Human physiology is the science of the mechanical, physical, and biochemical functions of humans in good health, their organs, and the cells of which they are composed. The principal level of focus of physiology is at the level of organs and systems. Most aspects of human physiology are closely homologous to corresponding aspects of animal physiology, and animal experimentation has provided much of the foundation of physiological knowledge. Anatomy and physiology are closely related fields of study: anatomy, the study of form, and physiology, the study of function, are intrinsically tied and are studied in tandem as part of a medical curriculum.
Spinal cord injury affects the heart, that’s what research published in Experimental Physiology and carried out by researchers from University of British Columbia, Canada has found.
An innovative new study from the University of Surrey and Cambridge's MRC Laboratory of Molecular Biology, published in the prestigious journal Nature Communications, has uncovered the secrets of the circadian rhythms in red blood cells and identified potassium as the key to unraveling the mystery.
For the first time, researchers led by Frank Lau, MD, Assistant Professor of Clinical Surgery at LSU Health New Orleans, have successfully kept white fat tissue alive outside of the body for up to eight weeks.
A new study of four South Asian countries reveals complex associations between early marriage and women's education, health and nutrition that go beyond the impacts of early childbearing.
A team of scientists from the Ural Federal University and the Institute of Immunology and Physiology modeled type 1 diabetes in an experiment to study recovery processes in the pancreas.
In a paper published in the Nature journal Scientific Reports, Saint Louis University researchers report that a new drug reduces fibrosis (scarring) and prevents loss of muscle function in an animal model of Duchenne muscular dystrophy (DMD), providing a promising approach in designing new medications for those suffering from DMD.
Stress in early life may change the immune response in the kidneys, increasing the risk of heart disease later in life, according to a new study. The paper, published ahead of print in the American Journal of Physiology- Renal Physiology, was chosen as an APSselect article for December.
Estrogens are powerful hormones important for the formation and function of the nervous, reproductive and cardiovascular systems.
Scientists have found a direct link between physical contact and gut bacteria in red-bellied lemurs. Likely passed through 'huddling' behavior and touch, the new research has implications for human health.
An international team of researchers has shown that a new small-molecule drug can restore brain function and memory in a mouse model of Alzheimer's disease.
A new study published in the Journal of Physiology suggests that regularly consuming breakfast affects our body fat cells by lowering the activity of genes involved in fat metabolism and increasing the amount of sugar they use up. According to the study, this may reduce the risk of diabetes and cardiovascular disease.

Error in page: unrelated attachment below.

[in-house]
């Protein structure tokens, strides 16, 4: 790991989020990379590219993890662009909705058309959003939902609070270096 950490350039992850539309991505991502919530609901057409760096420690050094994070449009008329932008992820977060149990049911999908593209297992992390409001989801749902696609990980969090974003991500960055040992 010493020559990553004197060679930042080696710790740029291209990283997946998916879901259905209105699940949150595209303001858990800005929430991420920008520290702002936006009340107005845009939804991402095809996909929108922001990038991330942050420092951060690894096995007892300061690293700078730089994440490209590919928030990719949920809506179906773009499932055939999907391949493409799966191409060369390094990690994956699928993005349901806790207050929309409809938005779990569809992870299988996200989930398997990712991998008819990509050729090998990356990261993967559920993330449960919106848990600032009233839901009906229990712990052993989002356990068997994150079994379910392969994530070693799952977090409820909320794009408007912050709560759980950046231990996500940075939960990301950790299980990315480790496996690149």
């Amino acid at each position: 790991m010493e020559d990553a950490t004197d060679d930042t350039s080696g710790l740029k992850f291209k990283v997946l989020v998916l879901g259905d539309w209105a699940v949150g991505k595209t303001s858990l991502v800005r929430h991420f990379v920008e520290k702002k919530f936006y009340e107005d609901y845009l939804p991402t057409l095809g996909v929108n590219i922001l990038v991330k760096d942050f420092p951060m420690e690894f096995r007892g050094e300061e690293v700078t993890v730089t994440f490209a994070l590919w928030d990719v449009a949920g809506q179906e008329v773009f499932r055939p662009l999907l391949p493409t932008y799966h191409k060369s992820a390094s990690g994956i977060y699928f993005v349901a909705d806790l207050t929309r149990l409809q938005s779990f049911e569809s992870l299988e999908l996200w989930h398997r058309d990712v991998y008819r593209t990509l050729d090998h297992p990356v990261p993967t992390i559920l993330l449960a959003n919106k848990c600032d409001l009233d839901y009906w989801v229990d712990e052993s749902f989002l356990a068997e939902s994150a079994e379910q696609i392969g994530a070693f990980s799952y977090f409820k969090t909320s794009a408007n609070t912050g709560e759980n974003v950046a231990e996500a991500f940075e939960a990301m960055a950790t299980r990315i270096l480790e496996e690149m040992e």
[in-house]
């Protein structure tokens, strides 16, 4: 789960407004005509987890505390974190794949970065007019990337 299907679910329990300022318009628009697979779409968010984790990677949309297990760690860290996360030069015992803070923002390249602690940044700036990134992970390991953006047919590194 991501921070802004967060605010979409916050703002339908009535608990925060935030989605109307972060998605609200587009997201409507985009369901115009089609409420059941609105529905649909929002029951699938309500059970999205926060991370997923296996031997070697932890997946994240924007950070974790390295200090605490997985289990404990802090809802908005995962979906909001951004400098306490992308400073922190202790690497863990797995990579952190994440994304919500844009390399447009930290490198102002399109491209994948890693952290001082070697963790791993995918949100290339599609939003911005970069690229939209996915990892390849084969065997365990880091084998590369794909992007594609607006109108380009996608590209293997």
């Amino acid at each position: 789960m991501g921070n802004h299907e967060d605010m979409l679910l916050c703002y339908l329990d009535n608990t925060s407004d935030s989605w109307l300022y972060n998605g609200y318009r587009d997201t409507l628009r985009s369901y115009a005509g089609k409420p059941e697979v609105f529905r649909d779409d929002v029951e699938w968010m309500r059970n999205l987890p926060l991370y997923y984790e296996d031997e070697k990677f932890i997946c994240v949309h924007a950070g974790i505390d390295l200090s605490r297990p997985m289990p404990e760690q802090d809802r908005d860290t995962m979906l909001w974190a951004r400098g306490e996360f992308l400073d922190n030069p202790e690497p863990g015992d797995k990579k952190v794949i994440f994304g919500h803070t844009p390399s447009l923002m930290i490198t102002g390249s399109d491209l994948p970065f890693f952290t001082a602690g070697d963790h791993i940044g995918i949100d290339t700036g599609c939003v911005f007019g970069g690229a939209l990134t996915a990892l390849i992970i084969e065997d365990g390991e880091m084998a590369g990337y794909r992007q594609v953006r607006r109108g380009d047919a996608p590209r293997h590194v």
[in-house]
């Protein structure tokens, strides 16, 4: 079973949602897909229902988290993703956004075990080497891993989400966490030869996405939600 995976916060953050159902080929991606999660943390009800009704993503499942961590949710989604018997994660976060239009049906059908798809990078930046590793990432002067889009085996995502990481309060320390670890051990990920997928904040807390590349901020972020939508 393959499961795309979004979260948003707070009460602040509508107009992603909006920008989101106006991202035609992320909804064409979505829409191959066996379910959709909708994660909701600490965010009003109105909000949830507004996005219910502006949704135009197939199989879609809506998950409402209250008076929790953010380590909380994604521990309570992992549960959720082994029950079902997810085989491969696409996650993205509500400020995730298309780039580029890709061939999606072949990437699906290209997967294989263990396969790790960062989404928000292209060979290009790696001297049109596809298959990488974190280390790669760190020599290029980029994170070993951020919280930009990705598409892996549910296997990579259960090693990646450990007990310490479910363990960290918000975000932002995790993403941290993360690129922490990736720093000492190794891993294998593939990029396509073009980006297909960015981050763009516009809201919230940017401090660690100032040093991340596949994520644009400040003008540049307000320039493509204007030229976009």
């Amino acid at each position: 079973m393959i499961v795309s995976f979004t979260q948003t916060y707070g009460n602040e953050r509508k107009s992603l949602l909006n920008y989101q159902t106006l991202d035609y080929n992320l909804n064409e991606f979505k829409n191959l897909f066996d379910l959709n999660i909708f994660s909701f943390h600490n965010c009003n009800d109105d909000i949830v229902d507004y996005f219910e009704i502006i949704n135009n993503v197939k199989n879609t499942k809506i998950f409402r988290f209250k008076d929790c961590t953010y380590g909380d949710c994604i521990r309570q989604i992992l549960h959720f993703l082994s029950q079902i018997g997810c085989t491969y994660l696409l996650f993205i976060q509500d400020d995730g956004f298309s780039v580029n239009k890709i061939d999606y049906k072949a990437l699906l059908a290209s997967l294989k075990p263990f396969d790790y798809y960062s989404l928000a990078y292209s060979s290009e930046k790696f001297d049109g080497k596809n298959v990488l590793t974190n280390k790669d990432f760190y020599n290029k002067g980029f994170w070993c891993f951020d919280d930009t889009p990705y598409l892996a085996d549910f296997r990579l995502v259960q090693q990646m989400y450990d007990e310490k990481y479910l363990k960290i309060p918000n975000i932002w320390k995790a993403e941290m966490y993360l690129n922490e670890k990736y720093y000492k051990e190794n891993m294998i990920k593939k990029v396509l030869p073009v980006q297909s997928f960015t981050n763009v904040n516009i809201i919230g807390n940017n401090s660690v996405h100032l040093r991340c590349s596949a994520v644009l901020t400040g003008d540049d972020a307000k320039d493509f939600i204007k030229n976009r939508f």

People born prematurely may have smaller airways than those born at full term, which can cause respiratory problems. That’s according to research published in Experimental Physiology today.
There's a continued drive towards making in vitro assays ever more translational towards in vivo models and ultimately the clinic. This ties in with the resurgence of phenotypic screening and is a response to the perceived poor translation of the traditional simple cell-based assays, often developed to study just single protein targets.
A study by Craig J. Ceol, PhD, assistant professor of molecular medicine at the University of Massachusetts Medical School, has revealed a protein active during early embryo development called GDF6 plays a primary role in metastatic melanoma.
How can damaged cardiac tissue following a heart attack best be treated with replacement muscle cells? A research team under the supervision of the University of Bonn is now presenting an innovative method on mice: Muscle replacement cells, which are to take over the function of the damaged tissue, are loaded with magnetic nanoparticles.
You are what you eat when it comes to fat, report scientists from McGovern Medical School at The University of Texas Health Science Center at Houston in the journal Science Advances.
A new study has been published that suggests babies are physically affected by the stress level of their mother during pregnancy. It has been previously found that adversity in the womb enhances or hampers offspring development and performance.
Regular exercise may protect smokers from some of the negative effects associated with smoking, such as muscle loss and inflammation, according to a new study.
An international research team headed by Thomas Münch of the Institute for Ophthalmic Research and Werner Reichardt Centre for Integrative Neuroscience of the University of Tübingen found the contribution of rod photoreceptors in mouse retinas to be much greater than previously assumed. One cannot distinguish colors with rods.
The lining of the intestines - the epithelium - does more than absorb nutrients from your lunch. It grows, shrinks, and adjusts the very makeup of its cells in response to whatever you just ate. And understanding that process might just give scientists new insights into the behavior of cancer cells.